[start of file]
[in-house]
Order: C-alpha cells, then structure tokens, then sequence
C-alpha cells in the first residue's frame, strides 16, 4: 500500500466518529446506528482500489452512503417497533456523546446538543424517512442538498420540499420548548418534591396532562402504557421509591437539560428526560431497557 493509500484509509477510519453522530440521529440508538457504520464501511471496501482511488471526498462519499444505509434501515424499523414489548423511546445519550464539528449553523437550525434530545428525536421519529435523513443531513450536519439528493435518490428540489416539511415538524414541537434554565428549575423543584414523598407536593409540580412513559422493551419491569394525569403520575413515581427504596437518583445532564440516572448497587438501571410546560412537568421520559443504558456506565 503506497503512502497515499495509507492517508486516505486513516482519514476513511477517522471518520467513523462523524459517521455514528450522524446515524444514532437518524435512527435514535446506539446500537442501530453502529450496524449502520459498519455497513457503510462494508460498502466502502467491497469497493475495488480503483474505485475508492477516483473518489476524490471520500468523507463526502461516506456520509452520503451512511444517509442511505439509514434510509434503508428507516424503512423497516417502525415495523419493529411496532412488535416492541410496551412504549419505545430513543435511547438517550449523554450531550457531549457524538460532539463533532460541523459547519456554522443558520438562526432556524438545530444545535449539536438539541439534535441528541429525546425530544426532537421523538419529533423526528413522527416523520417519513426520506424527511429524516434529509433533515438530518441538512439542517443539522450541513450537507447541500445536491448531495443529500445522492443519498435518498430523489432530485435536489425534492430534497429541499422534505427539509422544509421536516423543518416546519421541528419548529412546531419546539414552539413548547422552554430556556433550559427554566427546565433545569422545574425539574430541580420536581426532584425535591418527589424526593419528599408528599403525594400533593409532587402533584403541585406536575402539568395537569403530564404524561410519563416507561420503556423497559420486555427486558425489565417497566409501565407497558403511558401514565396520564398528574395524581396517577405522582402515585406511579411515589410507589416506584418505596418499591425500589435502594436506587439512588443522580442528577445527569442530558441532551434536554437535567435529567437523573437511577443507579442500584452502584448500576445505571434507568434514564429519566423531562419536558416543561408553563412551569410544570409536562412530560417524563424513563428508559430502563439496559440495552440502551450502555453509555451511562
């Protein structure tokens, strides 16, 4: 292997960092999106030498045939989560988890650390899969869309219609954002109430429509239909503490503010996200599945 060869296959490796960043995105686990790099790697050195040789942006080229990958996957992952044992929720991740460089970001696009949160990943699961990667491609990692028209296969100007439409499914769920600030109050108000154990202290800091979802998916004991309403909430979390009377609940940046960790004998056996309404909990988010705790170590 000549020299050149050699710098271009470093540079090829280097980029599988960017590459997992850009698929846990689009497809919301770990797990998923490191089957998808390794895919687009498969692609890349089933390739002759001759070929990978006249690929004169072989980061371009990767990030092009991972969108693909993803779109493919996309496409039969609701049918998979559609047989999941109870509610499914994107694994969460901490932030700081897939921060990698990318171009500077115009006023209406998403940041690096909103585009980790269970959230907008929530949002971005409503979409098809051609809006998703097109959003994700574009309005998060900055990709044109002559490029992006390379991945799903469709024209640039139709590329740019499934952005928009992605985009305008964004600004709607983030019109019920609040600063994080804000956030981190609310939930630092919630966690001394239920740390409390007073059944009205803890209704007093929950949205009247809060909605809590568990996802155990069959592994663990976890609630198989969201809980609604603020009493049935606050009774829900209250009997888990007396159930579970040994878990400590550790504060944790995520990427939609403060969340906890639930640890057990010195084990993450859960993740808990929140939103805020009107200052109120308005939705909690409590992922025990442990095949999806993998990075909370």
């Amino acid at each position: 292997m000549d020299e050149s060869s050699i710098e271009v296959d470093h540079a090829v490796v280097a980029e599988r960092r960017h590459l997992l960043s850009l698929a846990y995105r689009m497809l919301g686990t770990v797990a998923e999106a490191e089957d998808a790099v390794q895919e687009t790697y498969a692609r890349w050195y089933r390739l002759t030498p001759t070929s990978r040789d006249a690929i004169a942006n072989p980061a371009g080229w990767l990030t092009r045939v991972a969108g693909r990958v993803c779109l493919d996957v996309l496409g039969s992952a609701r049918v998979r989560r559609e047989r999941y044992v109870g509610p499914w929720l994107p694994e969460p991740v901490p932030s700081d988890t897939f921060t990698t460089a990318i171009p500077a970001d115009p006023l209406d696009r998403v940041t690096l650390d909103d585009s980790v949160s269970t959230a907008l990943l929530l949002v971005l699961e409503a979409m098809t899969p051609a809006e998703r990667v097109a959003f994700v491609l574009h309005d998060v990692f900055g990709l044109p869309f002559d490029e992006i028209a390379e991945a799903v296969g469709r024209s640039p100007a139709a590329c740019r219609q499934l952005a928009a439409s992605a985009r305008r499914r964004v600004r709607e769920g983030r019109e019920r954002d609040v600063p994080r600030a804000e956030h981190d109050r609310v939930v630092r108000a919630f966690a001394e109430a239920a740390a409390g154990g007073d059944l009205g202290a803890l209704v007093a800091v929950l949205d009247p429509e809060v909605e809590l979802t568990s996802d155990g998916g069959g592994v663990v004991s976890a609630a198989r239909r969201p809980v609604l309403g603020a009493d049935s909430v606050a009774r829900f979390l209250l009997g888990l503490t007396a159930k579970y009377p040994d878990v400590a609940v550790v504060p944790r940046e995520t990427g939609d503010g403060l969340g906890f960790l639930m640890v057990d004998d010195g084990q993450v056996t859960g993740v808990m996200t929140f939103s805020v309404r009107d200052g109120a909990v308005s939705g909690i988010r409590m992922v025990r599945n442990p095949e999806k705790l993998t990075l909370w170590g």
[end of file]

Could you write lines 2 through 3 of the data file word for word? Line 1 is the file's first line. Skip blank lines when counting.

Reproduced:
Order: C-alpha cells, then structure tokens, then sequence
C-alpha cells in the first residue's frame, strides 16, 4: 500500500466518529446506528482500489452512503417497533456523546446538543424517512442538498420540499420548548418534591396532562402504557421509591437539560428526560431497557 493509500484509509477510519453522530440521529440508538457504520464501511471496501482511488471526498462519499444505509434501515424499523414489548423511546445519550464539528449553523437550525434530545428525536421519529435523513443531513450536519439528493435518490428540489416539511415538524414541537434554565428549575423543584414523598407536593409540580412513559422493551419491569394525569403520575413515581427504596437518583445532564440516572448497587438501571410546560412537568421520559443504558456506565 503506497503512502497515499495509507492517508486516505486513516482519514476513511477517522471518520467513523462523524459517521455514528450522524446515524444514532437518524435512527435514535446506539446500537442501530453502529450496524449502520459498519455497513457503510462494508460498502466502502467491497469497493475495488480503483474505485475508492477516483473518489476524490471520500468523507463526502461516506456520509452520503451512511444517509442511505439509514434510509434503508428507516424503512423497516417502525415495523419493529411496532412488535416492541410496551412504549419505545430513543435511547438517550449523554450531550457531549457524538460532539463533532460541523459547519456554522443558520438562526432556524438545530444545535449539536438539541439534535441528541429525546425530544426532537421523538419529533423526528413522527416523520417519513426520506424527511429524516434529509433533515438530518441538512439542517443539522450541513450537507447541500445536491448531495443529500445522492443519498435518498430523489432530485435536489425534492430534497429541499422534505427539509422544509421536516423543518416546519421541528419548529412546531419546539414552539413548547422552554430556556433550559427554566427546565433545569422545574425539574430541580420536581426532584425535591418527589424526593419528599408528599403525594400533593409532587402533584403541585406536575402539568395537569403530564404524561410519563416507561420503556423497559420486555427486558425489565417497566409501565407497558403511558401514565396520564398528574395524581396517577405522582402515585406511579411515589410507589416506584418505596418499591425500589435502594436506587439512588443522580442528577445527569442530558441532551434536554437535567435529567437523573437511577443507579442500584452502584448500576445505571434507568434514564429519566423531562419536558416543561408553563412551569410544570409536562412530560417524563424513563428508559430502563439496559440495552440502551450502555453509555451511562